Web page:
I recollect once reading a sex advice column, and a young girl who was rather introverted asked how to improve her sex life now that she was a young adult. The advice columnists did not give her the kind of information she was obviously seeking, i.e., how to meet people, how to develop her social skills, where to meet people, to be told that everyone goes through growing pains in learning to be themselves in in group settings, etc. Instead of telling her to learn the social skills needed to acquire sexual partners, they told her to get a tub of lube and a rubber glove and stay indoors with the door locked. You may think it is perfectly fine if we live in a society where everyone is so focused on autoeroticism that they ignore learning to interact with other human beings, or you may think it is perfectly fine that when individuals seek to meet other people they are instead counseled that other people are just inconvenient means to an end and more convenient ends are readily available, but there is no reason why a legislature should have to subsidize that, and there is no reason why a legislature shouldn't be able to discourage it. Viewing people as mere instruments or commodities is immoral.
2.17.2006 1:55am
Gino:
"Viewing people as mere instruments or commodities is immoral."

I agree. That's why I think the law we're talking about here is immoral. It treats people as instruments and commodities of the state.
2.17.2006 8:16am
magoo (mail):
Is this more evidence of the whole "bowling alone" thing?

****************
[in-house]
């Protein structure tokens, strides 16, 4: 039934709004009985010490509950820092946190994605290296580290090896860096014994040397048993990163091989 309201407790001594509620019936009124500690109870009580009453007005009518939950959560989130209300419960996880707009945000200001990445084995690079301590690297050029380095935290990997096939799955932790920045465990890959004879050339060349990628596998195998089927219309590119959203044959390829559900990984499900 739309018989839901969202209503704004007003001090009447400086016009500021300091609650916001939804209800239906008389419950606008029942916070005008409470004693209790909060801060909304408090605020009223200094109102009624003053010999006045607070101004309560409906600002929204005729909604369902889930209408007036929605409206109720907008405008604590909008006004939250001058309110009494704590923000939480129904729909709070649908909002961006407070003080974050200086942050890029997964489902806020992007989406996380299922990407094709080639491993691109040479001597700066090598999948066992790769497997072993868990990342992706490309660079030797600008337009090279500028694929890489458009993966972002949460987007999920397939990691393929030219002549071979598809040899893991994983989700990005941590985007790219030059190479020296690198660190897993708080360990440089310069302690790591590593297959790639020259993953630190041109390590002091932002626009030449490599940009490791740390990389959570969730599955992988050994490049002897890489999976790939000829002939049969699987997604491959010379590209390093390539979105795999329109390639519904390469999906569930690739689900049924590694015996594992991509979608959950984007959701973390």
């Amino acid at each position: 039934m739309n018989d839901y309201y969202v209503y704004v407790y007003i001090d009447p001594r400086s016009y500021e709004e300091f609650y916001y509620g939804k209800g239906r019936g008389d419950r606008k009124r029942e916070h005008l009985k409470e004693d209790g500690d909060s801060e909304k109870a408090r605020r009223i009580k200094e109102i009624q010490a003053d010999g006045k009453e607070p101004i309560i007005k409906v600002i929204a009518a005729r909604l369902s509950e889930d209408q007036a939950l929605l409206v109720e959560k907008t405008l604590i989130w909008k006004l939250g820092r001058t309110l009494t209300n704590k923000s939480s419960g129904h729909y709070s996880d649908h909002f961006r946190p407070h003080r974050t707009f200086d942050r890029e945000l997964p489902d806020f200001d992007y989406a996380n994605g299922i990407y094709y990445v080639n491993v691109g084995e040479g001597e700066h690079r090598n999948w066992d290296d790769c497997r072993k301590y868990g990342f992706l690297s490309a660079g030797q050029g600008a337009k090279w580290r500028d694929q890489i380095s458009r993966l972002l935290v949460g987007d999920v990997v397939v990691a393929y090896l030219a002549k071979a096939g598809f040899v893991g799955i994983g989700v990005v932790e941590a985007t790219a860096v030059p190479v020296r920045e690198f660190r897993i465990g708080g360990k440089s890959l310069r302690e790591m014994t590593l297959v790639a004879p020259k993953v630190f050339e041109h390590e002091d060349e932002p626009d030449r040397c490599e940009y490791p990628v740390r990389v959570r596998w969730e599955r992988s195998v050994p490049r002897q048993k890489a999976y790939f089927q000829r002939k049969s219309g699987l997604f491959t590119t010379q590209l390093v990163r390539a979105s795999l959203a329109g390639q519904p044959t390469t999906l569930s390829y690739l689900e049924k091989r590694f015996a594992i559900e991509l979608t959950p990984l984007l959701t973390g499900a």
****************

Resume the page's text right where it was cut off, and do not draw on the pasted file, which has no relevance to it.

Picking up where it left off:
2.17.2006 8:30am
Liberty Lover:
Any theory of jurisprudence which countenances prohibiting dildos falls victim to a reductio ad absurdum. One person's modus ponens is another person's modus tollens.
2.17.2006 8:47am
Wrigley:
Apologies to Robert Putnam, but if this were "bowling," I'd bet the PBA events on ESPN2 would get MUCH better ratings.
2.17.2006 8:49am
zzyz:
Grand CRU: "subsidize"?
2.17.2006 8:52am
Kazinski:
I do think the law is a reaches into a zone of privacy that it would be best to ignore, but I think the "fear the government" argument ignores that when the law was inacted I have no doubt that it reflected the wishes of the people of Georgia. Fear the Government that enacts the will of the people that fear your dildo just doesn't have the same ring to it.
2.17.2006 9:06am
ThirdCircuitLawyer (mail):
Grand CRU,

So are you saying that Georgia disapproves of dildos because they want to encourage people to have more real sex, and with a lot more partners?

I gather you're just making that up?
2.17.2006 10:09am
Freder Frederson (mail):
So are you saying that Georgia disapproves of dildos because they want to encourage people to have more real sex, and with a lot more partners?